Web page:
The Barbarastollen , also known as the Oberriedstollen or Oberrieder Stollen , is a disused supply gallery - overburden tunnels for silver and ores - of the former mine in Hörnergrund at the foot of the Schauinsland near Oberried near Freiburg im Breisgau . It is the central salvage location of the Federal Republic of Germany for the storage of photographically archived documents of great national or cultural historical importance - in black and white on 35 millimeter polyester thin film and since 2010 also on color film. It is the largest archive for long-term archiving in Europe . The tunnel is named after St. Barbara of Nicomedia , the patron saint of miners.
The Barbarastollen was excavated in 1903, with a planned length of around 3500 m it was supposed to create a connection to the Roggenbach shaft of the Schauinsland pit . It was supposed to bring material and ore from the shaft to a train station planned in Hintertal. It was carved into the mountain up to a length of 700 m, but was neither completed nor used as a transport tunnel. The last visit to the tunnel took place in October 1954.
From 1972 to 1974 renovations took place gradually. In 1975 the first microfilms were stored, previously the archive films were stored at the individual filming locations.
Since April 24, 1978, the Barbarastollen has been the only object in Germany to be subject to special protection under the rules of the Hague Convention for the Protection of Cultural Property in the Event of Armed Conflict and is therefore entered in the International Register of Objects under Special Protection at UNESCO in Paris . The special status of this place is indicated by the three-fold blue and white cultural property protection symbol at the tunnel entrance.
The location and function of the bunker were only officially announced after the east-west relaxation.
On October 3, 2016 ( Day of German Unity ), container 2165 was stored in a special storage facility; it contains the Basic Law as the billionth recording of the archiving project. In the presence of the President of the Federal Office for Civil Protection and Disaster Aid (BBK), Christoph Unger , the Basic Law of the Federal Republic of Germany and the complete set of the associated files were stored. This includes the original documents of the first version with the signatures of the members of the Parliamentary Council chaired by Konrad Adenauer . This set of documents was filmed by the Landesarchiv Berlin and comprises around 30,000 pages.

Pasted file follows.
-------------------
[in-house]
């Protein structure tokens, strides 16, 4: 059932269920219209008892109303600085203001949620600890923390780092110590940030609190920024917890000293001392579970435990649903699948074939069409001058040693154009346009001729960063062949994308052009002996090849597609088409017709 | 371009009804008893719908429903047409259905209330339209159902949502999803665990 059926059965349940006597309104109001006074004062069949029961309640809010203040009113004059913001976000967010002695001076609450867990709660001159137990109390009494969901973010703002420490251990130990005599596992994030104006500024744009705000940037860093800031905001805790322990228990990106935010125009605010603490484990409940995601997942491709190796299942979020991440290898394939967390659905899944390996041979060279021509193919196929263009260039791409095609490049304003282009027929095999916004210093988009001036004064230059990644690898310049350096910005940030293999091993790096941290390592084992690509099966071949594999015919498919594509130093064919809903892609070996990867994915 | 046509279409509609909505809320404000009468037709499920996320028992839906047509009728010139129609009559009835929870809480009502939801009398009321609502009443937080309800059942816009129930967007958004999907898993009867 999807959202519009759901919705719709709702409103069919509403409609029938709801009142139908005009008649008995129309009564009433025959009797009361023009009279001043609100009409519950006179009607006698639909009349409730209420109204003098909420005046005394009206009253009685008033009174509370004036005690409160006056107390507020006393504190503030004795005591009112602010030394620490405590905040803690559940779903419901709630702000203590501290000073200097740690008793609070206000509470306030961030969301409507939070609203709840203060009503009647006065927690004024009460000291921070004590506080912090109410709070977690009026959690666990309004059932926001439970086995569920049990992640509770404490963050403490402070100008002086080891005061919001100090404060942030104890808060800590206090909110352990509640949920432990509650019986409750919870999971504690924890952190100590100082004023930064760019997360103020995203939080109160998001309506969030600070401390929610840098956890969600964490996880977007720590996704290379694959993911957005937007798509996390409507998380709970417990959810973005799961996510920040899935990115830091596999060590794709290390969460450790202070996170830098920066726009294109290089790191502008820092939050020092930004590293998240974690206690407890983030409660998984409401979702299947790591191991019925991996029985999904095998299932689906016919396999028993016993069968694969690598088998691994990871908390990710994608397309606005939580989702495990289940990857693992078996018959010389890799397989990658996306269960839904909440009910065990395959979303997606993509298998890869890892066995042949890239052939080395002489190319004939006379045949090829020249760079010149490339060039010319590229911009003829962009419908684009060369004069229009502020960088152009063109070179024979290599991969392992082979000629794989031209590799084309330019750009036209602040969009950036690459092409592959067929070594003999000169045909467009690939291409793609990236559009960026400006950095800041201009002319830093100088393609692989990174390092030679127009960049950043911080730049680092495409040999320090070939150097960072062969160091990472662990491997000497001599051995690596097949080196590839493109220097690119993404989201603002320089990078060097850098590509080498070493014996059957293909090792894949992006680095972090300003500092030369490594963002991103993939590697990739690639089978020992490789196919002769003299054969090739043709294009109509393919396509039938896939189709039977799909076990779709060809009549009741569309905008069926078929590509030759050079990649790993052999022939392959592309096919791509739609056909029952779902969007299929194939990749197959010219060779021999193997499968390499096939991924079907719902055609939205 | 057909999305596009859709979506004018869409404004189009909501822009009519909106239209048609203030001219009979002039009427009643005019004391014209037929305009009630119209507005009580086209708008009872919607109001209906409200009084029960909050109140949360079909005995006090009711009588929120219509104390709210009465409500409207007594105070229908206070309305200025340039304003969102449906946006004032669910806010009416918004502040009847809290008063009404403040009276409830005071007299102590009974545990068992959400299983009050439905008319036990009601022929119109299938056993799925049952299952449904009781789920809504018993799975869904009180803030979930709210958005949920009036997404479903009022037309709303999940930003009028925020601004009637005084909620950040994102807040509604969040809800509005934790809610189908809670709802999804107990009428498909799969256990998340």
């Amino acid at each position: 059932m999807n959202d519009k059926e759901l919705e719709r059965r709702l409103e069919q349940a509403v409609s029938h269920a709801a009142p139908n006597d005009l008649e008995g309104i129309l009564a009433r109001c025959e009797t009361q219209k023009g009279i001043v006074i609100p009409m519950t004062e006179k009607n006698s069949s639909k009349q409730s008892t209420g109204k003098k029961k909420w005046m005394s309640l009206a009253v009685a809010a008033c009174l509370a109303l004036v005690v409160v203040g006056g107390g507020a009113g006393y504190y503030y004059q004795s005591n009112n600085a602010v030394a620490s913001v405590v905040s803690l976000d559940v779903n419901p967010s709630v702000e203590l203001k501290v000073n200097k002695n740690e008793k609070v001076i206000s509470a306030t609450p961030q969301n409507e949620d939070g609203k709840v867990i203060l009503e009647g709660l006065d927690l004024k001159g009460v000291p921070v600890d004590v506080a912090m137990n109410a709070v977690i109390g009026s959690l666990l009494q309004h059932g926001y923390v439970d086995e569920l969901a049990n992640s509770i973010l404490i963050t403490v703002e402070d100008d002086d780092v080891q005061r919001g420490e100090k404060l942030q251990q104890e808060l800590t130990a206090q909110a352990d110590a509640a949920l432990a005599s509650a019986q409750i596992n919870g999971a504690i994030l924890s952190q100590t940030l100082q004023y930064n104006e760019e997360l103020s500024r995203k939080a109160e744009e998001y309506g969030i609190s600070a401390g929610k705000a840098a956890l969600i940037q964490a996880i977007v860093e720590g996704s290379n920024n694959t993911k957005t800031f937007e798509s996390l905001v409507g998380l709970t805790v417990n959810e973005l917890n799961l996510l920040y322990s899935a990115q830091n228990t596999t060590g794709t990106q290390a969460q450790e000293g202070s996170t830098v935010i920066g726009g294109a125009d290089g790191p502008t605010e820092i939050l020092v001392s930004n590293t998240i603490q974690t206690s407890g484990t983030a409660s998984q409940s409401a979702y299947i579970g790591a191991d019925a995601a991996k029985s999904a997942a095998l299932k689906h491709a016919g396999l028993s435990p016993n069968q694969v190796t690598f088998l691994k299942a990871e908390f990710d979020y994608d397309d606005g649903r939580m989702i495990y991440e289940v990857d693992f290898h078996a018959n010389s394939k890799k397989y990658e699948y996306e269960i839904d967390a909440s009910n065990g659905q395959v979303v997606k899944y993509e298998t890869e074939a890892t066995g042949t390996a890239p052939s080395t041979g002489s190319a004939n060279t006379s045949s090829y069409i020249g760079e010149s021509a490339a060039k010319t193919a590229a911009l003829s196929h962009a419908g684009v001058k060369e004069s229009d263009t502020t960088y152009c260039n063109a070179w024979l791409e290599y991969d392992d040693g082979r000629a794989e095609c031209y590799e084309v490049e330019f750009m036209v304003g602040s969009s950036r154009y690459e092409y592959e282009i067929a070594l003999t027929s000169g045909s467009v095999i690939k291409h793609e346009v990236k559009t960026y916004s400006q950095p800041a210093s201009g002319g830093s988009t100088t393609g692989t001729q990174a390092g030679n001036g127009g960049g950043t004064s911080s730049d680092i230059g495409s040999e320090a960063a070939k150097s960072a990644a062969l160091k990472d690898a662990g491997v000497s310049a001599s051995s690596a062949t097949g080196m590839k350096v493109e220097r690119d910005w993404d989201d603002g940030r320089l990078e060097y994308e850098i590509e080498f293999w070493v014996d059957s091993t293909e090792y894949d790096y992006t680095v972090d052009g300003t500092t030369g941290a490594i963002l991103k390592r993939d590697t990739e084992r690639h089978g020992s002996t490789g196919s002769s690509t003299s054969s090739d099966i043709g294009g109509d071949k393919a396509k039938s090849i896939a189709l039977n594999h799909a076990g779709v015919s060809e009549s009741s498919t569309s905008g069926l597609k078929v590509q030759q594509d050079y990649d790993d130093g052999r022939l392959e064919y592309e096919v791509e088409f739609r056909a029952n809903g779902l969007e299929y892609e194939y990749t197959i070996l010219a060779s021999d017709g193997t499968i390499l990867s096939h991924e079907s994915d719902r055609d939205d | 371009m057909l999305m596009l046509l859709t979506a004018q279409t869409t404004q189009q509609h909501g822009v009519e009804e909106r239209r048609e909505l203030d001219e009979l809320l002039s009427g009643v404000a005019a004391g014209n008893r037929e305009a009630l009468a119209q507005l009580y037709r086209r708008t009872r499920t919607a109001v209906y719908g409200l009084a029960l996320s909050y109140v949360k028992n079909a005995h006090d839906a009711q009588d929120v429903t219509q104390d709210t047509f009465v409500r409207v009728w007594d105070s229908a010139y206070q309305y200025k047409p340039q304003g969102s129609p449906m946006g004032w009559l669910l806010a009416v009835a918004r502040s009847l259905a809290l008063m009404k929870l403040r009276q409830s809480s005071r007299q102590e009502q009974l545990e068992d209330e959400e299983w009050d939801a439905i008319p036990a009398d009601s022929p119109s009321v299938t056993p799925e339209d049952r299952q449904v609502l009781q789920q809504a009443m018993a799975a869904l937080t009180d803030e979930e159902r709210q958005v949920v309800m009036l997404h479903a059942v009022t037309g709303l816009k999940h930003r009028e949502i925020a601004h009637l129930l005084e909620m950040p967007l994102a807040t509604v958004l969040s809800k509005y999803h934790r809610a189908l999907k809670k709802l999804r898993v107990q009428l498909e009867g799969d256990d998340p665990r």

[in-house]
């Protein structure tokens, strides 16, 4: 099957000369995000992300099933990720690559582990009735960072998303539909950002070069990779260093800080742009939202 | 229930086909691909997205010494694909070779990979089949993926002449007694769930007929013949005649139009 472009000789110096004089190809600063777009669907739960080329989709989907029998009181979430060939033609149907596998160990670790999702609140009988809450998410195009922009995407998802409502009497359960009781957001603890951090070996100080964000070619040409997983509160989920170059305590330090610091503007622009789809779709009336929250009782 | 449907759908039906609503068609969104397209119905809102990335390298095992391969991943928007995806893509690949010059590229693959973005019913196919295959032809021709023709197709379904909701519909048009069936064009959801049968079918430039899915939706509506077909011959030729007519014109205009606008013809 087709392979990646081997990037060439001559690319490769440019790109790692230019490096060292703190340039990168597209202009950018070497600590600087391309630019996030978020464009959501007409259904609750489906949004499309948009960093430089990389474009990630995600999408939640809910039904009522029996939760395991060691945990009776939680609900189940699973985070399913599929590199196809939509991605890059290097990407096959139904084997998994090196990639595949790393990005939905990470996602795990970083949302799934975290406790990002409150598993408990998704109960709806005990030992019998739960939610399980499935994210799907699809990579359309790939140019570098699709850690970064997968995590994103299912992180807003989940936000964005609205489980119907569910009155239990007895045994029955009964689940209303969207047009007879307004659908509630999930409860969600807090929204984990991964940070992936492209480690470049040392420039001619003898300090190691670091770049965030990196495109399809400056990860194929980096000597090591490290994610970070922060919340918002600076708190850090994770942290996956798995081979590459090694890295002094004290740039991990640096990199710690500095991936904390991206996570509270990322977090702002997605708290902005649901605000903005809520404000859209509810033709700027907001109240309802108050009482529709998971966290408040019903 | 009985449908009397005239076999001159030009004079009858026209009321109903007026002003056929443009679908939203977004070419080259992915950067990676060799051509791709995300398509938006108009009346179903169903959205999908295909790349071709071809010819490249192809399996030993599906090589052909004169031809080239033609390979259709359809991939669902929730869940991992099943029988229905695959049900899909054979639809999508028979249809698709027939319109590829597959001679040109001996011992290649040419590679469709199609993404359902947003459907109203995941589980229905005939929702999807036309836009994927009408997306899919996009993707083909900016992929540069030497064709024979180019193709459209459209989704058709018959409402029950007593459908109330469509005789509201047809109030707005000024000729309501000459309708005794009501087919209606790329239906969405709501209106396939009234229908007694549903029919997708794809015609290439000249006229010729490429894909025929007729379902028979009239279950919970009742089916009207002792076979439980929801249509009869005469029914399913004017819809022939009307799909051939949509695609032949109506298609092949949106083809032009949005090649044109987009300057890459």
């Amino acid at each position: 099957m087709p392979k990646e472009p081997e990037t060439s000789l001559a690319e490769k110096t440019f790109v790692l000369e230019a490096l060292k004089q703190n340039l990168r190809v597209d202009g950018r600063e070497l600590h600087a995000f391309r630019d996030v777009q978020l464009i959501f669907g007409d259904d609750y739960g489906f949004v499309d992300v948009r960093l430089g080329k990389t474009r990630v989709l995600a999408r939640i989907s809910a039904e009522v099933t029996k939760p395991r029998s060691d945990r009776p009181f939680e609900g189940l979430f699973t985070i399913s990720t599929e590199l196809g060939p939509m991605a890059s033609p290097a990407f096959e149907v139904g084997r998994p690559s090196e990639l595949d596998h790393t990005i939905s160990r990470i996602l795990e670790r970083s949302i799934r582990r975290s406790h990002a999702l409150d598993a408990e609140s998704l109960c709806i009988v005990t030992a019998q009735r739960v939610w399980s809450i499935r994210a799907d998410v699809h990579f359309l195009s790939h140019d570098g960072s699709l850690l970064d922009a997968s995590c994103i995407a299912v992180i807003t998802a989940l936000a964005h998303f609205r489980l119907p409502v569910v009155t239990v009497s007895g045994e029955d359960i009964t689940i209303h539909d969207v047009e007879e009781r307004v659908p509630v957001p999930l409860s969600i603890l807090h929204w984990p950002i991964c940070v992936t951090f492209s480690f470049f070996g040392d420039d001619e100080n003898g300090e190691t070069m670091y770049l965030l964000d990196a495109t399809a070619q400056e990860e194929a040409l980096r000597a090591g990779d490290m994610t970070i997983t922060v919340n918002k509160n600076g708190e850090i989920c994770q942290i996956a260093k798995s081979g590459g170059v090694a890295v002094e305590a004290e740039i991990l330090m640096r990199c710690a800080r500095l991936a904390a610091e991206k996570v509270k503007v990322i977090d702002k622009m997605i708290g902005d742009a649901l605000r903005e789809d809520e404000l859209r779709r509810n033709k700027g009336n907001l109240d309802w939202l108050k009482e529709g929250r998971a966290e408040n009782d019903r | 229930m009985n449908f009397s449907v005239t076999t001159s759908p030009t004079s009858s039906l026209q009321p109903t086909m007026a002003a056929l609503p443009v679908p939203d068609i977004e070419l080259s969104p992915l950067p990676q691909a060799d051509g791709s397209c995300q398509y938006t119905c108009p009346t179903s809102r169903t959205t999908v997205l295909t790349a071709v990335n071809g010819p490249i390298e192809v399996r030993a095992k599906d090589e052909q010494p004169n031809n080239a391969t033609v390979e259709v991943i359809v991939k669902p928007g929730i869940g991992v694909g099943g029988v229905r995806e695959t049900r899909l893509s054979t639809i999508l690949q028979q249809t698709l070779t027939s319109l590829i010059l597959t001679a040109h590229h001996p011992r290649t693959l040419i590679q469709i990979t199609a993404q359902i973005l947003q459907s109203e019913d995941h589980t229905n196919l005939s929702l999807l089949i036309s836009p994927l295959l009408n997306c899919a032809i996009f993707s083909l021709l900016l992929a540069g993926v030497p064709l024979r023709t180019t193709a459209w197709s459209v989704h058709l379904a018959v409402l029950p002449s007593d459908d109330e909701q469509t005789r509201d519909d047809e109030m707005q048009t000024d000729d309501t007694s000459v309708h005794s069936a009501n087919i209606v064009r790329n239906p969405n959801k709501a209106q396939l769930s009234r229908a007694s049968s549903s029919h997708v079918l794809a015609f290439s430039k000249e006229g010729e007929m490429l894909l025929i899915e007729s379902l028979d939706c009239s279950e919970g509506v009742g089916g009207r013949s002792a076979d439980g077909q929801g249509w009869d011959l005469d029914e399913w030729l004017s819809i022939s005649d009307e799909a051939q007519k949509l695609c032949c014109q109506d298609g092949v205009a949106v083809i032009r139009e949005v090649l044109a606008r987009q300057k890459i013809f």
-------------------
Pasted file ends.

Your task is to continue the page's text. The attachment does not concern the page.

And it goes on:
The 2001 Federal Office of Administration as a central office for civil defense risen Federal Office of Civil Defense was his lecture Cultural Property in charge from the beginning of the tunnel. Since it was founded in 2004, the Federal Office for Civil Protection and Disaster Aid (BBK), based in Bonn , has been responsible, among other things, for measures to secure cultural property. It continues to use the tunnel as a safe place to keep the archival material from Germany copied on film rolls .
The main tunnel is 680 m long, but the archive material is not archived there, but in two storage tunnels. These two storage tunnels are at 340 m and 390 m from the mouth hole and have a minimum cover of 200 m of rock over the tunnels in the storage area. The tunnel system is completely made of granite and gneiss . The storage tunnels are each 50 m long, 3 m high and 3.40 m wide. They are carved into the mountain, lined with formwork concrete and secured with standard pressure doors. The doors are fitted with high-quality mechanical safe locks so that they can be opened and closed without electricity. The rooms are not air-conditioned , but because of their location they have a temperature of 10 ° C and a relative humidity of 75%. Shortly after the access to the second storage tunnel, the main tunnel is barred. The stretch behind it is in its original condition, after 350 m the old mine is sealed with a concrete plug.
Two types of containers are used: The older, smaller containers are welded. Since rust had formed on these over time, they were moved to the more modern containers. These containers are deep-drawn and without welds. For filling, the containers are stored for four weeks at 10 ° C and 35% humidity before they are closed. This procedure assumes a durability of the film material of at least 500 years without loss of information. All regular archive material has now (as of October 3, 2016) been relocated to the newer type 2 containers, which means that space has been created again in the archive tunnel. The tunnel is secured against unauthorized access through extensive, mutually monitoring alarm systems as well as multiple personnel access controls.